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February 25, 2011  •  by Jane Carter

Market and sell tickets online for your next event

Some ideas to consider for your next event marketing endeavor: [caption id="" align="alignnone" width="425" caption="Who will be talking about your event?"][/caption]

So you set up your event in minutes on Ticketbud , are now selling tickets online and need to begin marketing. Building up a demand for an event is no simple feat, but it’s even harder when you don’t take the right approach.

When advertising efforts focus only on getting people signing up, they are counterproductive to the marketing strategy.  With that tactic, the guests only see one thing; deciding if they want to fork up the money to go rather than WANTING to go to the event regardless of the cost.  Please read these 6 tips to maybe rethink your approach before you begin building up some hype for your event.

1. Less is more.

Ensure your guarantee is not complex and visually captivating. Don’t get into the details; that’s what your event website/ticket window will be for.

2. Build up some buzz

When sending an e-mail campaign, use the majority of your e-mail body to contain personal information to get people excited and involved. Keep it concise and appealing. Add a side box or a footer with links to the event page, social media outlets, or any additional information that shouldn’t be included in the main message.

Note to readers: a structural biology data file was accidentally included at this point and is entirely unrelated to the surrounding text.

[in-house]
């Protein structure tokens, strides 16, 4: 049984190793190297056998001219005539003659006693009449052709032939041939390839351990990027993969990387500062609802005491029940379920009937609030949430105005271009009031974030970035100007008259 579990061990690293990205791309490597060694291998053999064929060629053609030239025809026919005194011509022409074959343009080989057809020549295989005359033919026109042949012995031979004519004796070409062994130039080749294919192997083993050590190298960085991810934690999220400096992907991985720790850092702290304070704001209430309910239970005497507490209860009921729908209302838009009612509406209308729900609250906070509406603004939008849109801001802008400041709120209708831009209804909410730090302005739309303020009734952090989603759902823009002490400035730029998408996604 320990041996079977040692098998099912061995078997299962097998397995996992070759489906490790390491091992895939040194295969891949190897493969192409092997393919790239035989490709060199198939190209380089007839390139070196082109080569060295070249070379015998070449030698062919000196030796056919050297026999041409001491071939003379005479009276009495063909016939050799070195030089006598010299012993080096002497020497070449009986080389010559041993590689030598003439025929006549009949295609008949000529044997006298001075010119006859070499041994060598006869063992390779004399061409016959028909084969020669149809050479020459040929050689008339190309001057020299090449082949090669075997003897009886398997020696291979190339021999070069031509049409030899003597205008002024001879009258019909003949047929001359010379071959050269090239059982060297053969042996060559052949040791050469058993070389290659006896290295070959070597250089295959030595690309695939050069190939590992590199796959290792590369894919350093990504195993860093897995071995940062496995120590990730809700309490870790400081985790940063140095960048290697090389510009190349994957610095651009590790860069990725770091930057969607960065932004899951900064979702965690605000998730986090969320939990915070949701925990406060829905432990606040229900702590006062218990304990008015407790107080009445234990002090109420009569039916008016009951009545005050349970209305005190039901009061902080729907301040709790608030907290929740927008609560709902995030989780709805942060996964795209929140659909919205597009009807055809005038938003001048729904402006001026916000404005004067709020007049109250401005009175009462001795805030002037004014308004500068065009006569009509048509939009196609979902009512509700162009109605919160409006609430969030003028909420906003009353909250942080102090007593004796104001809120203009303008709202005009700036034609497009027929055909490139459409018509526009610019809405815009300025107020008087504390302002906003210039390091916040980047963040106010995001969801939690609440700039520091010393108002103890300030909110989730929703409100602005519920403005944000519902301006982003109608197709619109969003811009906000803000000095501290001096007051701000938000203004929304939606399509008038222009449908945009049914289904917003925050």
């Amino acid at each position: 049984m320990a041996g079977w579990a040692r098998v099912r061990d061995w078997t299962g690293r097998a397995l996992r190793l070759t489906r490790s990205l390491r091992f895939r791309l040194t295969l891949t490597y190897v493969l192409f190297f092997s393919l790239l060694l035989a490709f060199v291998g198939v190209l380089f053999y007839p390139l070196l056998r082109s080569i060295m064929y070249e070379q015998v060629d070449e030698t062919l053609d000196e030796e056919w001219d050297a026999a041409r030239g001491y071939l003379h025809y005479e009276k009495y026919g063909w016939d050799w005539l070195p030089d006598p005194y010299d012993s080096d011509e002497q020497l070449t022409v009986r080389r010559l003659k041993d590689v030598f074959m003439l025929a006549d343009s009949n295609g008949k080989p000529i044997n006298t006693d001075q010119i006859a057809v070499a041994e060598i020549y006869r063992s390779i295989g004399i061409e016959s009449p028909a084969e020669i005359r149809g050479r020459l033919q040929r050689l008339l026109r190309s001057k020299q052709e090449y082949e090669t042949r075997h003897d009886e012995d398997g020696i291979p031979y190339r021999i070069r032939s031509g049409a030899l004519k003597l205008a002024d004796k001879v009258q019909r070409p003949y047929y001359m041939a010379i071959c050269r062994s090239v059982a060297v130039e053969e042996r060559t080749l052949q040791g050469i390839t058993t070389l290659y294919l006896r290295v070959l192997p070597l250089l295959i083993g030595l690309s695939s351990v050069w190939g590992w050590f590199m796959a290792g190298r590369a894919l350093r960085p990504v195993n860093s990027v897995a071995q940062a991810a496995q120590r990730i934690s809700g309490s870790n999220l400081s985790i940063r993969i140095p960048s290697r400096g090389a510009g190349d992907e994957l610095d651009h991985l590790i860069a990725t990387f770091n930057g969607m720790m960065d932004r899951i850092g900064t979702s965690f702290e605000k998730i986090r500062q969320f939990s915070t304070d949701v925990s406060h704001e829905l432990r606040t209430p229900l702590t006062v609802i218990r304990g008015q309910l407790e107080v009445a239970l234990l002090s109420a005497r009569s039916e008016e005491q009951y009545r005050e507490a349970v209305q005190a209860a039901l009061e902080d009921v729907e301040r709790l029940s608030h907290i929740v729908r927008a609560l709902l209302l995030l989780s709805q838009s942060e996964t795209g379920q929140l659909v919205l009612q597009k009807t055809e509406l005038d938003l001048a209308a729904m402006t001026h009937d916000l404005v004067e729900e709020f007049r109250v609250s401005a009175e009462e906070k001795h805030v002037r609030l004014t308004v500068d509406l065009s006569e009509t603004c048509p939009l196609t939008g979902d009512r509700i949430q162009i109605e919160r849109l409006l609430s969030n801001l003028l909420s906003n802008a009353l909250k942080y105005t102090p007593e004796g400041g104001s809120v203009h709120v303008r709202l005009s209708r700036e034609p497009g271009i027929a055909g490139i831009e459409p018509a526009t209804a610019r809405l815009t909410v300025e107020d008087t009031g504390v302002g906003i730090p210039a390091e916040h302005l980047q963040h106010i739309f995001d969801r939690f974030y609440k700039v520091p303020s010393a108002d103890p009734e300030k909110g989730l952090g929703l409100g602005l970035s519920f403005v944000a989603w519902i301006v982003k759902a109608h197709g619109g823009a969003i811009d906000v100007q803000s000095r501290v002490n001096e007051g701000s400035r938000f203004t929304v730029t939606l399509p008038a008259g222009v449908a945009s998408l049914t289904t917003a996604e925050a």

3. Show your event

Use images or video from previous events you had.  This will excite loyal, past guests and persuade new ones to join the affair.

4. Use comments and testimonials.

Promote good things your attendees had to say about a previous event. Do include their name and affiliations to give the comment some credibility.

5.  Give guests a BANG for the buck.

Try to avoid early-bird deals or any kind of discounts.  You should set a price and stay with it.  If you do change anything, add more incentives for the guests to attend to drive your sales. Don’t create an urgency by ranting about your deadlines and needs for funds.  Promote the cause and how it is urgent that the event, the involvement, and the proceeds are maximized to help whatever or whoever is in need.

6. Seek out a strategic partnership(s)

Find out who is involved in the interests of your event and use that small, loyal group to help spread awareness.  If your are throwing an event that people are cycling for Cancer research, you should promote and inform people on a local bike shop, an athlete like Lance Armstrong or a cancer survivor in town who is an avid cyclist.  Don’t continuously talk about your cause and your event, but mention these individuals or teams often and promote the initiatives they are executing and promoting.  The support for them will only boomerang right back at you.

Grow Something!

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